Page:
A doctor who allegedly botched three gallbladder operations in five days is still working for the NHS, despite being under investigation by the medical watchdog.
Camilo Valero, a consultant general surgeon, has been working at the Norfolk and Norwich University Hospitals Trust for the past 21 months although he is not allowed to operate on patients with bile complaints.
The Royal College of Surgeons said in July last year that Mr Valero should ‘undertake non-biliary tract surgery’ with the help of a ‘nominated consultant surgeon colleague’ until the General Medical Council gives a ruling.
A hearing is expected early next year. Police are awaiting the watchdog’s report before deciding whether to open an investigation.
Doctor Camilo Valero who allegedly botched three gallbladder operations in five days is still working for the NHS, despite being under investigation by the medical watchdog
The alleged blunders are detailed in Channel 4’s Dispatches programme Clapped Out: Is The NHS Broken? which airs tomorrow night.
It reports that in the 12 months to March, there were 364 serious incidents described by the NHS as ‘never events’ – serious incidents that are entirely preventable.
They included 142 cases of ‘wrong site surgery’, where surgery is performed on the wrong body part, although the Norfolk and Norwich University Hospital claims the three operations conducted by Mr Valero are not classed as never events.
The hospital has admitted liability for two of the cases and is negotiating compensation with victims Lucy Wilson, a 34-year-old mother- of-two, and Paul Tooth, 64. The hospital declined to comment on the status of the third case.
The first blunder happened in January last year when Ms Wilson, a prescription clerk at a surgery in Norwich, went into hospital for a routine operation to remove her gallbladder.
The operation did not go smoothly and Mr Valero cut away her common bile duct, which links the liver to the intestines, as well as cutting into the right-hand side of her liver, causing bile to flood her abdomen and corrode her internal organs.
She was rushed to Addenbrooke’s Hospital, Cambridge, where doctors spent 11 hours reconstructing a duct using part of her intestine.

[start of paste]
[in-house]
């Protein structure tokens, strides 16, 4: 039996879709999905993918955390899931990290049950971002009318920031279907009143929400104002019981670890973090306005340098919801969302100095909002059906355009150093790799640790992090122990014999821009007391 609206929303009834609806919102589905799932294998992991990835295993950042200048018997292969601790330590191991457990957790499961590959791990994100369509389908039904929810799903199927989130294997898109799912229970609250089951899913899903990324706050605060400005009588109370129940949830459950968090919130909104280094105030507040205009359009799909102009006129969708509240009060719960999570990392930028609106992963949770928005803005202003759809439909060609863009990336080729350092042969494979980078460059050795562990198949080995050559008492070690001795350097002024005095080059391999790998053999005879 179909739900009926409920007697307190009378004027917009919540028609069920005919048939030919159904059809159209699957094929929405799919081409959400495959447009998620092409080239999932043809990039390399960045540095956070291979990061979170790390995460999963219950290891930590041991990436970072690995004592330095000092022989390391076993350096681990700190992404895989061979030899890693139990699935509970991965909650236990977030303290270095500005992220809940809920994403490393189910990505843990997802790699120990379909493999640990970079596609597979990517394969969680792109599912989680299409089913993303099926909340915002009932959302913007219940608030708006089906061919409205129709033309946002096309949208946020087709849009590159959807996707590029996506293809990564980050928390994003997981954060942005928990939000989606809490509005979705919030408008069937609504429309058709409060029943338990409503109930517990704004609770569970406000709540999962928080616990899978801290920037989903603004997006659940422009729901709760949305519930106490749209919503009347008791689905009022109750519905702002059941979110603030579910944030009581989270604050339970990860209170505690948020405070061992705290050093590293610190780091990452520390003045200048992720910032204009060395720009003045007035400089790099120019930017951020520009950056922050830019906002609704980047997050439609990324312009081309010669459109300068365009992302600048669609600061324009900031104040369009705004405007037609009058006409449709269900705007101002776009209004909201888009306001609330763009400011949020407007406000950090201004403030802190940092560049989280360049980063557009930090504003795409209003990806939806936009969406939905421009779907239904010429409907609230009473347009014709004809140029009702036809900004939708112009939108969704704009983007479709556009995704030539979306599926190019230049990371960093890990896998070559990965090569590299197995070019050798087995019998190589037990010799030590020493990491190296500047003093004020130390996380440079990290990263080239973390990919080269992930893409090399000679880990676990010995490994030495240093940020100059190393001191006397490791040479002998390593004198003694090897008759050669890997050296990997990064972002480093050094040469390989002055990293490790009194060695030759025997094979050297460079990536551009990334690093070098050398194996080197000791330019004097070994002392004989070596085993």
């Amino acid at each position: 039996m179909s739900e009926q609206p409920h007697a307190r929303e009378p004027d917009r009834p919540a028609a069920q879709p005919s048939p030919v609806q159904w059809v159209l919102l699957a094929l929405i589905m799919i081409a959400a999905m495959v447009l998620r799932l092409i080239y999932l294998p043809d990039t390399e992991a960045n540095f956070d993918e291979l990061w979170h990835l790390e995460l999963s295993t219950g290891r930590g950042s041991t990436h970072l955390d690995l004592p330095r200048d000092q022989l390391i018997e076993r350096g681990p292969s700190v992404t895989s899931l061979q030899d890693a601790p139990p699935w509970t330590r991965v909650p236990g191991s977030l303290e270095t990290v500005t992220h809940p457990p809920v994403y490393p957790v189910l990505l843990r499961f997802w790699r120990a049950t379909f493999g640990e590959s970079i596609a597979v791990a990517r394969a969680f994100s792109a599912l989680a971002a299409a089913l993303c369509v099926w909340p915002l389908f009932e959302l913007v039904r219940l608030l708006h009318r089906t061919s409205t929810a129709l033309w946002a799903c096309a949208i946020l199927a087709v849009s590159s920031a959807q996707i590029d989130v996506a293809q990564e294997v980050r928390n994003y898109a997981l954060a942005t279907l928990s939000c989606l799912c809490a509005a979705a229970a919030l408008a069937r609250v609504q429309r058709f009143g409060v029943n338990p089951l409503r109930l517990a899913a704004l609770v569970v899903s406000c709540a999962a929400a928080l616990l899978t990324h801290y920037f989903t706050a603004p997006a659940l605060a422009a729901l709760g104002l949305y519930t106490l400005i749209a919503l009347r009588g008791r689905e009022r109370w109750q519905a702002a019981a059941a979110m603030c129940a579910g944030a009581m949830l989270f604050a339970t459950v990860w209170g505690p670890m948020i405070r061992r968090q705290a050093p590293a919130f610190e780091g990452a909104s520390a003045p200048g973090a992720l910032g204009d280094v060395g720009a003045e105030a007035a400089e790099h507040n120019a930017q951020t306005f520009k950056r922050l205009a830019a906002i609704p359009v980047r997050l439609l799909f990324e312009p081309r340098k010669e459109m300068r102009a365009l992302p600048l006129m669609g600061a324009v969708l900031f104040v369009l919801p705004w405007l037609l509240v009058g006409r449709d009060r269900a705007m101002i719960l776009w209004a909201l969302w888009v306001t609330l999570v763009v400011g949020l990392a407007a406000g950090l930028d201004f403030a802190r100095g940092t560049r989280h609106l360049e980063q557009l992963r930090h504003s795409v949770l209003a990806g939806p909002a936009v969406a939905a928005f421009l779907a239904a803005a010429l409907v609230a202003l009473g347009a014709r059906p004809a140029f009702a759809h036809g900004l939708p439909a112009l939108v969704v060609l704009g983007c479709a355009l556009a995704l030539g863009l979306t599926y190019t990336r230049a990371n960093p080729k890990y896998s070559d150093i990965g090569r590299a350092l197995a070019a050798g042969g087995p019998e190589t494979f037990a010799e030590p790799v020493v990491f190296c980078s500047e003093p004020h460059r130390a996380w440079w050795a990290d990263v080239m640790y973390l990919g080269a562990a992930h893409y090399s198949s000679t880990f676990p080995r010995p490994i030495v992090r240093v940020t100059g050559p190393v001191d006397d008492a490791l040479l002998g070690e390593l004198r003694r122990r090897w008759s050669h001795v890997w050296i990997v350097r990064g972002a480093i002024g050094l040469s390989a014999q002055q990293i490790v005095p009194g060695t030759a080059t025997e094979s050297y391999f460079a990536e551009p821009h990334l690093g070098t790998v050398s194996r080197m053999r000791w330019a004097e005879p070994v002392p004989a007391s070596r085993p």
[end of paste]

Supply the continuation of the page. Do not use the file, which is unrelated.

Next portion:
Ms Wilson, now incontinent and in severe pain, was told her recovery was ‘a miracle’.
She said: ‘It’s astonishing to think that they care so little, not just about the patients, that they haven’t even suspended him pending an outcome, which in most other professions would have been the case.
‘I’ll never have another baby. I can’t go to lunch because I have to wear a nappy.
‘I’m just a shell of who I used to be. I’m just sitting in my chair at home just waiting to die.’
The Royal College of Surgeons said in July last year that Mr Valero should ‘undertake non-biliary tract surgery’ with the help of a ‘nominated consultant surgeon colleague’ until the General Medical Council gives a ruling (stock image)
Five days after Ms Wilson’s surgery, Mr Valero operated on Mr Tooth.
Again, he removed his common bile duct and severely damaged his liver by taking ‘chunks’ out of it and cutting through an artery.
Unlike Ms Wilson, he was not transferred to Addenbrooke’s at the time. Instead, he waited 18 months to have surgery, in which he had to ‘recycle’ bile through a tube in his nose. In June this year, he had two-thirds of his liver removed.
Mr Tooth said: ‘Like Lucy, it’s changed my life for ever. You don’t expect to come out and be mutilated and have all of your insides removed. Meanwhile, Valero continues to work and his life continues, while mine and my family’s life is pretty much ruined.’
Erika Denton, medical director at Norfolk and Norwich University Hospital, apologised to the two patients and said: ‘We fully investigated and commissioned the Royal College of Surgeons to review what happened and have subsequently changed and strengthened our surgery processes.’
A GMC spokesman added: ‘We are investigating these serious concerns and will be working closely with the trust throughout this process.’